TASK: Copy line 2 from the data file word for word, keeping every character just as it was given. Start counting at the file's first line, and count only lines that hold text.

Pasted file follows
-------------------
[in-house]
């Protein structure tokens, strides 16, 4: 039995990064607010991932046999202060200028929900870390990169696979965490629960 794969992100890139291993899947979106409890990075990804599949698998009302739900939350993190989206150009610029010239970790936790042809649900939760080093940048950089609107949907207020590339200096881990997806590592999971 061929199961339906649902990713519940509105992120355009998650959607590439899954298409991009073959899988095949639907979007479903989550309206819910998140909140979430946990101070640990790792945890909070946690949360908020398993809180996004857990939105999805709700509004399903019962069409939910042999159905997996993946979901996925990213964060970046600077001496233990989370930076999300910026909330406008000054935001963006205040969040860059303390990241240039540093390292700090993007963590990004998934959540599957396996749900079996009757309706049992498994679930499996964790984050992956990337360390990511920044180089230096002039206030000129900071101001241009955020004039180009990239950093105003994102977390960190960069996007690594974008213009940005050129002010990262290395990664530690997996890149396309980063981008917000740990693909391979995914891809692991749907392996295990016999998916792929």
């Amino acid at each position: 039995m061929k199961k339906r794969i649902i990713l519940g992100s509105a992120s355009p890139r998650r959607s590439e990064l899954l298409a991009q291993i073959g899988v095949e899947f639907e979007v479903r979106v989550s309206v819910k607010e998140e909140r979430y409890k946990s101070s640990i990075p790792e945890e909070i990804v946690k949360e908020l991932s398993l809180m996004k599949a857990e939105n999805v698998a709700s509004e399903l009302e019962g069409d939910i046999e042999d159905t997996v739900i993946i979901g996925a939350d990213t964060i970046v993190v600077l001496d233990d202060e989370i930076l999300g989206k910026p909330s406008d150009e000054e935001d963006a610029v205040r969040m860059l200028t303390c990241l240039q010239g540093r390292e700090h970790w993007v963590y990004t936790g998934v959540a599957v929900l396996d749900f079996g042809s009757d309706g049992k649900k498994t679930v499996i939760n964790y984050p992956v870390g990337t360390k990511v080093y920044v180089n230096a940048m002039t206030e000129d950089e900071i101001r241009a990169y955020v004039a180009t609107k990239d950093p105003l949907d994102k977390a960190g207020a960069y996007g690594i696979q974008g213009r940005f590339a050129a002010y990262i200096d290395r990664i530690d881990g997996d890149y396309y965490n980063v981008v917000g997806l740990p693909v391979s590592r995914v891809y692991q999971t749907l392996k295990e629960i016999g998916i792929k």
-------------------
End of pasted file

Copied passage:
């Protein structure tokens, strides 16, 4: 039995990064607010991932046999202060200028929900870390990169696979965490629960 794969992100890139291993899947979106409890990075990804599949698998009302739900939350993190989206150009610029010239970790936790042809649900939760080093940048950089609107949907207020590339200096881990997806590592999971 061929199961339906649902990713519940509105992120355009998650959607590439899954298409991009073959899988095949639907979007479903989550309206819910998140909140979430946990101070640990790792945890909070946690949360908020398993809180996004857990939105999805709700509004399903019962069409939910042999159905997996993946979901996925990213964060970046600077001496233990989370930076999300910026909330406008000054935001963006205040969040860059303390990241240039540093390292700090993007963590990004998934959540599957396996749900079996009757309706049992498994679930499996964790984050992956990337360390990511920044180089230096002039206030000129900071101001241009955020004039180009990239950093105003994102977390960190960069996007690594974008213009940005050129002010990262290395990664530690997996890149396309980063981008917000740990693909391979995914891809692991749907392996295990016999998916792929």